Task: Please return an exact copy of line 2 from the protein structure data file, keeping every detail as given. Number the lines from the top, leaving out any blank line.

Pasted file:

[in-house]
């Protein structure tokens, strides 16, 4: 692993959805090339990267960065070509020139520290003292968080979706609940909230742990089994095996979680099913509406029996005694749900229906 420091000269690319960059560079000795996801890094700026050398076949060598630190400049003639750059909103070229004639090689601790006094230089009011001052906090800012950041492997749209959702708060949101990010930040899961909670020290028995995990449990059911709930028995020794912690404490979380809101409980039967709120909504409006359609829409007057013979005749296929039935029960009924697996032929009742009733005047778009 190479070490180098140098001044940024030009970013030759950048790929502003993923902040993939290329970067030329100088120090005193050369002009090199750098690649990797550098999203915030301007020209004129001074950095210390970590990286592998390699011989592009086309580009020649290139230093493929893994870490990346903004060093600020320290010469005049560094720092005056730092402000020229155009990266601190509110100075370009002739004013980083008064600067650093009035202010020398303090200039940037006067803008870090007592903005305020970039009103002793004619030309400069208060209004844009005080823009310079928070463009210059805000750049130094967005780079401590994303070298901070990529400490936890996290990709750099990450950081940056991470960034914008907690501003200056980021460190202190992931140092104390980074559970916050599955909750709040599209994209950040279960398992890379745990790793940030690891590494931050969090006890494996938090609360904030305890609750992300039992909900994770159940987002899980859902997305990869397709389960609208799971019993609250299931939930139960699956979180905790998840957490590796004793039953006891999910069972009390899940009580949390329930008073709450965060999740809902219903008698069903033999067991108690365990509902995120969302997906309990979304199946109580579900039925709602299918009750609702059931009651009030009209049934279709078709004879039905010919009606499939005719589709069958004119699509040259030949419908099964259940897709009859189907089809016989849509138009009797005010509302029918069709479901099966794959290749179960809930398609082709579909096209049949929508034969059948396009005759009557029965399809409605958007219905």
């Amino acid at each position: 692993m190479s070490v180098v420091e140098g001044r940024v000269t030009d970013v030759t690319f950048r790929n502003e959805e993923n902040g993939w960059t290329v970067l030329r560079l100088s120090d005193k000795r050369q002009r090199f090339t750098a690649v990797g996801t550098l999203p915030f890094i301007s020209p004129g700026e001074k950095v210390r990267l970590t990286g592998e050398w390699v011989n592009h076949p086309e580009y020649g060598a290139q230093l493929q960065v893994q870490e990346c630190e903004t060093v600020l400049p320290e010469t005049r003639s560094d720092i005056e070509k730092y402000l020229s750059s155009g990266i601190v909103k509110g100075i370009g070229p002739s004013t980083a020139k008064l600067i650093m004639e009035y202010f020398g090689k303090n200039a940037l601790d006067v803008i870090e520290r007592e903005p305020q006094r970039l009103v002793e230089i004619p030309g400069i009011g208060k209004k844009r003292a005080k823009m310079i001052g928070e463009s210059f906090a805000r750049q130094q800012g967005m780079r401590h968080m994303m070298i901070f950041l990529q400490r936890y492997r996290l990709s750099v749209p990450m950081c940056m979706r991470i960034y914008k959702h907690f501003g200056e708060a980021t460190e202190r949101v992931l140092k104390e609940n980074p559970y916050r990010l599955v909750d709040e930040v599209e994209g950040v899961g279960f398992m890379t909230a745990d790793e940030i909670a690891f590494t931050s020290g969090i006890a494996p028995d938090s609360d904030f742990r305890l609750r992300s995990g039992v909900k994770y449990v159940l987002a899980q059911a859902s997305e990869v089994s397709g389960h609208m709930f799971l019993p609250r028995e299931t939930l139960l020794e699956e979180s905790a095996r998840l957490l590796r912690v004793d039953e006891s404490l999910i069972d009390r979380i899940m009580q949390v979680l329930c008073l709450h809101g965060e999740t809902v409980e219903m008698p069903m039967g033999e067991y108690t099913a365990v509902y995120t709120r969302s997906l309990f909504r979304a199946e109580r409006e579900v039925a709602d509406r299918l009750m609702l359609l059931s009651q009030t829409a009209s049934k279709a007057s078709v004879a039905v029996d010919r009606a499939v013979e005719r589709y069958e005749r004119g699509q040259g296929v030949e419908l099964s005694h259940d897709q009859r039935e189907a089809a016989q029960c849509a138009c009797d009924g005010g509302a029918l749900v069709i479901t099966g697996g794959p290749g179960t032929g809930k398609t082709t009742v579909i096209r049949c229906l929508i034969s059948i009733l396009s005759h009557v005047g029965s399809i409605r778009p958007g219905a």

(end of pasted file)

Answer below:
């Protein structure tokens, strides 16, 4: 692993959805090339990267960065070509020139520290003292968080979706609940909230742990089994095996979680099913509406029996005694749900229906 420091000269690319960059560079000795996801890094700026050398076949060598630190400049003639750059909103070229004639090689601790006094230089009011001052906090800012950041492997749209959702708060949101990010930040899961909670020290028995995990449990059911709930028995020794912690404490979380809101409980039967709120909504409006359609829409007057013979005749296929039935029960009924697996032929009742009733005047778009 190479070490180098140098001044940024030009970013030759950048790929502003993923902040993939290329970067030329100088120090005193050369002009090199750098690649990797550098999203915030301007020209004129001074950095210390970590990286592998390699011989592009086309580009020649290139230093493929893994870490990346903004060093600020320290010469005049560094720092005056730092402000020229155009990266601190509110100075370009002739004013980083008064600067650093009035202010020398303090200039940037006067803008870090007592903005305020970039009103002793004619030309400069208060209004844009005080823009310079928070463009210059805000750049130094967005780079401590994303070298901070990529400490936890996290990709750099990450950081940056991470960034914008907690501003200056980021460190202190992931140092104390980074559970916050599955909750709040599209994209950040279960398992890379745990790793940030690891590494931050969090006890494996938090609360904030305890609750992300039992909900994770159940987002899980859902997305990869397709389960609208799971019993609250299931939930139960699956979180905790998840957490590796004793039953006891999910069972009390899940009580949390329930008073709450965060999740809902219903008698069903033999067991108690365990509902995120969302997906309990979304199946109580579900039925709602299918009750609702059931009651009030009209049934279709078709004879039905010919009606499939005719589709069958004119699509040259030949419908099964259940897709009859189907089809016989849509138009009797005010509302029918069709479901099966794959290749179960809930398609082709579909096209049949929508034969059948396009005759009557029965399809409605958007219905």